After two years in the making, bringing Hospital Passion Play to life involved treating sensitive topics and responding to the unique background of each performer, together with facing some technical challenges. 'The coordination of the arrival on stage of eighty performers, all coming from different parts of England, and ensuring that, with very limited budgets, they could deliver a performance – even though they only had one day together to rehearse' were amongst the greatest hurdles, together with providing sufficient microphone access and precise cuing of choirs to films.
As for the aims of this ambitious project, Jarrett describes the intention 'to create for participants a genuine and healing sense of community and agency, through combined choirs and digital connection with hospital wards. To give the audience a profound sense of community and a transformed view of illness and disability, through art.' Within this prospect, she also has a few initiatives lined up for the future. 'The project is ongoing and culminates with a conference and series of performances at The Cultural Institute at Kings College London in May 2018,' she reveals. 'We are planning to restage the performance of Hospital Passion Play twice next year, in Bristol and in Buckinghamshire.'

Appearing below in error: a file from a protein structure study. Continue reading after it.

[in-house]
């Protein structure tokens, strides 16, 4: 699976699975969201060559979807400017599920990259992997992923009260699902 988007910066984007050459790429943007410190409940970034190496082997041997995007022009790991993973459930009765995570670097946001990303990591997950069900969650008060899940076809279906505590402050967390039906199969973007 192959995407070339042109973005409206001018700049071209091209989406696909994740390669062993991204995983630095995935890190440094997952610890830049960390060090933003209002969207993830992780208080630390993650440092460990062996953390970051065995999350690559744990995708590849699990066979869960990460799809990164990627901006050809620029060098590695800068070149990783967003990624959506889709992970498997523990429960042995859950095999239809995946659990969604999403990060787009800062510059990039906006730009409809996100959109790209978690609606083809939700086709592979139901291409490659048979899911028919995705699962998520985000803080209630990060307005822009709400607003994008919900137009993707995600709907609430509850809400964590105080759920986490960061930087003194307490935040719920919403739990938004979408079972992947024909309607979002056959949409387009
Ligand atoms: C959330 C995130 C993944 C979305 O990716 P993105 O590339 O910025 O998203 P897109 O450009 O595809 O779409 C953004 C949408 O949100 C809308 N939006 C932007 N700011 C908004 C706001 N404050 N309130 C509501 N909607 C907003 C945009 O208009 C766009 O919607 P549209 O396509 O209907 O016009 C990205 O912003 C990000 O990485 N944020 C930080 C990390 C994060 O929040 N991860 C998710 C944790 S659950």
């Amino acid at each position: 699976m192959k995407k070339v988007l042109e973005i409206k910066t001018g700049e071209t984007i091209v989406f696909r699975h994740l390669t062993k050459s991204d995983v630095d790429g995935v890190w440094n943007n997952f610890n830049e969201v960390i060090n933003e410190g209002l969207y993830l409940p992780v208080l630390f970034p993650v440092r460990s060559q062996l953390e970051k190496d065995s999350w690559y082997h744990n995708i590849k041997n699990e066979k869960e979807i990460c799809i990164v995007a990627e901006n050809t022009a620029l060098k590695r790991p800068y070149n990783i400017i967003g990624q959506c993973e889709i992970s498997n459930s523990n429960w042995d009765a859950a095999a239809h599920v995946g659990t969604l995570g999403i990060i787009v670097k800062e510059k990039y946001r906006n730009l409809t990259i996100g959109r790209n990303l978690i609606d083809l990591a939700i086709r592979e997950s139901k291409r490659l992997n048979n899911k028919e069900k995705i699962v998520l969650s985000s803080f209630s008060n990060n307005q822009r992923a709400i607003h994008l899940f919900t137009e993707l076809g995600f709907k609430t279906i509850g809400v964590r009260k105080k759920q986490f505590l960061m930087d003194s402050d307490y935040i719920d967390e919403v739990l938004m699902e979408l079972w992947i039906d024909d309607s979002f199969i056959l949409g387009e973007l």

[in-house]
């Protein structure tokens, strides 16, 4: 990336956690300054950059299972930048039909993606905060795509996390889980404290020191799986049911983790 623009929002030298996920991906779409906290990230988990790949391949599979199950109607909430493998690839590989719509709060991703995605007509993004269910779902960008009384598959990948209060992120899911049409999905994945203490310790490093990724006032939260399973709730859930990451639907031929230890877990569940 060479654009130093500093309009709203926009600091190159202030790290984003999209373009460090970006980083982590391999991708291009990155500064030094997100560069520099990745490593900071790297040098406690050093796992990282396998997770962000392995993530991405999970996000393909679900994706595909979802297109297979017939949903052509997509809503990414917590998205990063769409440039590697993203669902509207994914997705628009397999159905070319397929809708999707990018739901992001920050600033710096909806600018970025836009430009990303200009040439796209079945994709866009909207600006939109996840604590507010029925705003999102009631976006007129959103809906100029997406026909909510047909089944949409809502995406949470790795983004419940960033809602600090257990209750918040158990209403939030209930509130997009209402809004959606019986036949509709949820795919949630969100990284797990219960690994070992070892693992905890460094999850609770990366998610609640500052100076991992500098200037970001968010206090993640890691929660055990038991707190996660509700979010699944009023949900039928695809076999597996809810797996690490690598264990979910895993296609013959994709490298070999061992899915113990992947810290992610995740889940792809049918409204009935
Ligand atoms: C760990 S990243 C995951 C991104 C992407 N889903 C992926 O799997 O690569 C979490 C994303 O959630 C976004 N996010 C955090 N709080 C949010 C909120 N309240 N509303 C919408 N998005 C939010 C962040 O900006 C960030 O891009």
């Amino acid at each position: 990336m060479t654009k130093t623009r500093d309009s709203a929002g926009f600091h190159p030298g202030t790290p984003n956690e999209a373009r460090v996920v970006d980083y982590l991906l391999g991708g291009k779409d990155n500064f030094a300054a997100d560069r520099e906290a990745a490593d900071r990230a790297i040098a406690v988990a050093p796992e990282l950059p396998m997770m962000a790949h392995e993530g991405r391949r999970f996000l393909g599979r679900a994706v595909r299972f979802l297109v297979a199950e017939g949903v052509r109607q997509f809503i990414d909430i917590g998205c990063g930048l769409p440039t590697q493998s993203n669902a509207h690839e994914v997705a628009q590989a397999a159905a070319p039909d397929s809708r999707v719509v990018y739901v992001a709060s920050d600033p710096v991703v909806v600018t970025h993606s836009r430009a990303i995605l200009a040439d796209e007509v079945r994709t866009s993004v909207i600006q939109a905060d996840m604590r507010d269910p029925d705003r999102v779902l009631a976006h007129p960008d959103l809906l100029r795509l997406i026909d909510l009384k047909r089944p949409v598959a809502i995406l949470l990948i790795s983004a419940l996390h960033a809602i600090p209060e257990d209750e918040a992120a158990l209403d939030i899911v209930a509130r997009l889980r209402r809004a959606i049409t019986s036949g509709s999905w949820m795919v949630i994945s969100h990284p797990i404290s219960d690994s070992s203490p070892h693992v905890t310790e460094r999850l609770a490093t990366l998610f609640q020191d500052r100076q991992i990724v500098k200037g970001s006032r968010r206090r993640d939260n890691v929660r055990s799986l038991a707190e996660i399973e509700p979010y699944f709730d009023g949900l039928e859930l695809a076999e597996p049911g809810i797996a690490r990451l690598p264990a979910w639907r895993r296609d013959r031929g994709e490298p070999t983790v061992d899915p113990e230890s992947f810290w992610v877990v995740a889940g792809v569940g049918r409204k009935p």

Telling three different stories, Hospital Passion Play intertwines live performance and video projections, with the protagonists alternately sharing some of the most personal chapters of their recovery process. Keywords and medical terms are often repeated to exhaustion, as to recreate the obsessive and invasive nature of their illnesses, but the finale carries a strong message of hope, which invites everyone to never give up.
As one of the audience at the Lydia and Manfred Gorvey Lecture Theatre, I was deeply touched by the emotional impact of this unprecedented work. Not only because of the important number of artists on stage, but mainly for their willingness to share with dedication and enthusiasm personal experiences and intimate challenges. No words could offer a faithful portrayal of their visceral and resounding energy, whilst recounting with live music and movement their journey through hospital wards and countless care centres.
Such an inspiring and life-changing initiative deserves to reach the widest possible audience but, realistically, can only do so with a generous – as much as necessary – financial support.